Mobilizing the enterprise community on the subject
of e-knowledge is the most important of the ten immediate actions.
Before this can occur successfully, we must understand the art of
communication and change in the Internet culture. Its not
about pushing a powerful message and strategy, fully formulated
and ready for action. Its about storytelling, adding value,
and changing how people feel about change and the future.
The reason so many change initiatives
fail is that they rely too much on data gathering, analysis, report
writing, and presentations instead of a more creative approach aimed
at grabbing the feelings that motivate useful action.
John Kotter, 2002
The Cluetrain Manifesto
This book with the peculiar name was written by four
practitioners specializing in new media and communicating via the
Internet. It started out as a Web site, attracting interested participants
who offered their perspectives on how the Internet was changing
the rules and routines of business communication. Eventually, the
Cluetrain Manifesto Web site grew to contain 95 theses about
communication and commerce in the Internet world and a wealth of
insight about how practices are changing.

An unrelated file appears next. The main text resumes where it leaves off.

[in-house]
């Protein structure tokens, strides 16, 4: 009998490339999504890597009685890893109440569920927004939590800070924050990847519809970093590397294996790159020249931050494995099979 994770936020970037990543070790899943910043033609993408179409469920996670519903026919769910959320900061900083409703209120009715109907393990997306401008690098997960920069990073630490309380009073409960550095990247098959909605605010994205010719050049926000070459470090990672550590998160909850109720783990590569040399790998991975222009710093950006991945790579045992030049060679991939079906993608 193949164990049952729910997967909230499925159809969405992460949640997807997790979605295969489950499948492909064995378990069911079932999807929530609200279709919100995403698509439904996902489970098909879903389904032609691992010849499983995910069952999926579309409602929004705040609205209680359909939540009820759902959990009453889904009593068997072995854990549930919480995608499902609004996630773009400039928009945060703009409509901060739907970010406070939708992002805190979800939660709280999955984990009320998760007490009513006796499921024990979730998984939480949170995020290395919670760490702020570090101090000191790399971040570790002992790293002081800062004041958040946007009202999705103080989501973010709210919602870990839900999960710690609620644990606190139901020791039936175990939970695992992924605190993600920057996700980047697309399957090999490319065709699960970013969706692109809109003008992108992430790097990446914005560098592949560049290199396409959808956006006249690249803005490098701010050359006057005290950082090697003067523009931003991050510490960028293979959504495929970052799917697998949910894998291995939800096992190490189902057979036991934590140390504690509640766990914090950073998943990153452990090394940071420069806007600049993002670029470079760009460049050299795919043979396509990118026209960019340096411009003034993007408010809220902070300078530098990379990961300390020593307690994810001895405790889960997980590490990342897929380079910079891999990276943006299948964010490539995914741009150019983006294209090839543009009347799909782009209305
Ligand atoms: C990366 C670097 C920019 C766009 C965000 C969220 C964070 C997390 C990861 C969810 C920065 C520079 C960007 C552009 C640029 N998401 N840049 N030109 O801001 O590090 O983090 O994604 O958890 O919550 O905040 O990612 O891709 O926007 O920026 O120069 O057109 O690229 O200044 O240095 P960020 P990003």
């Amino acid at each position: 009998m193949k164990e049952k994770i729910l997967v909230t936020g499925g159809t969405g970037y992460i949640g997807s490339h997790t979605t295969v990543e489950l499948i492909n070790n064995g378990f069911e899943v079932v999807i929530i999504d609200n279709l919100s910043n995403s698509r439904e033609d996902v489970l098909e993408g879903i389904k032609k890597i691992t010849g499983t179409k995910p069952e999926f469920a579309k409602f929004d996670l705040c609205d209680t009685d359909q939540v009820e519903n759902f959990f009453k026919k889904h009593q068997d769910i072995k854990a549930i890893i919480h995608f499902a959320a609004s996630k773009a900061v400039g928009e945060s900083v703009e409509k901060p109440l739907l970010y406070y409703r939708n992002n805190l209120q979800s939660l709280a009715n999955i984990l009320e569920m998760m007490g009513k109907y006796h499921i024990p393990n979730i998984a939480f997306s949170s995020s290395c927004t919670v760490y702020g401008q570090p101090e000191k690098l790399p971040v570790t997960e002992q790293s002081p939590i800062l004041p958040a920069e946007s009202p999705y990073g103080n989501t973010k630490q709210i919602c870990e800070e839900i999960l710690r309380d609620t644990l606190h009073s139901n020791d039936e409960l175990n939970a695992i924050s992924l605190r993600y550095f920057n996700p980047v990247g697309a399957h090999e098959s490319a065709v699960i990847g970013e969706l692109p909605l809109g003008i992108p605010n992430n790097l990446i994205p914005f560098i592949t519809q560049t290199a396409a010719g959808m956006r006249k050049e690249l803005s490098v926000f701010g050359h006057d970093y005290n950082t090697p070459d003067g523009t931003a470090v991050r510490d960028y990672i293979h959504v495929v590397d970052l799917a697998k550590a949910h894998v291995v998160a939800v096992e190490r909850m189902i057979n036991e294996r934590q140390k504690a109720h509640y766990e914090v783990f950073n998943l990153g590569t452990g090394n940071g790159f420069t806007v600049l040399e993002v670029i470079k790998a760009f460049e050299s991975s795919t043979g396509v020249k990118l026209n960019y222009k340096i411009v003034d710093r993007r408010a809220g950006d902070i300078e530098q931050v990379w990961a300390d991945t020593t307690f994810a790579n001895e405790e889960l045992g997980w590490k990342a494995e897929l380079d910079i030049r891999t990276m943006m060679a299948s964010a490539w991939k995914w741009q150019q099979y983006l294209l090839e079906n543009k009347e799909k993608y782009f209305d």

The book was merely a printed version of the nuggets
that were found in the stream of conversation that ran through the
The Cluetrain Manifesto offers a simple thesis:
The Internet is a throwback to the days when commerce was conducted
in the bazaar. Commerce was about the conversations through which
everything was discussed and negotiated: the nature of the product,
its value, its price, and its terms of exchange. Over the course
of time, the conversations shaped and personalized product offerings
and what individuals thought of the products and those whose mark
was upon them. Voice the authentic expression of the individual
that is present in the work of our hands and our minds is
as present in the Internet as it was in the commerce of the bazaar.
The work of the Internet is carried on through conversation
Web pages, e-mail, discussion groups, blogs, klogs, product offerings,
and communities of practice that give new forms of expression
to the human voice in our organizations, be they colleges and universities,
corporations, trade associations, government agencies, or philanthropies.
We dont know what the Web is for
but weve adopted it faster than any technology since fire.
To be effective, communication in the Internet Age
must engage people in authentic conversations through which they
discover meaning, especially for new ideas and concepts. These concepts
can be put to work in our enterprises, to understand the potentials
of e-knowledge. The liberating impact of Internet culture is not
limited to peoples interactions via the Internet; it influences
other interactions as well.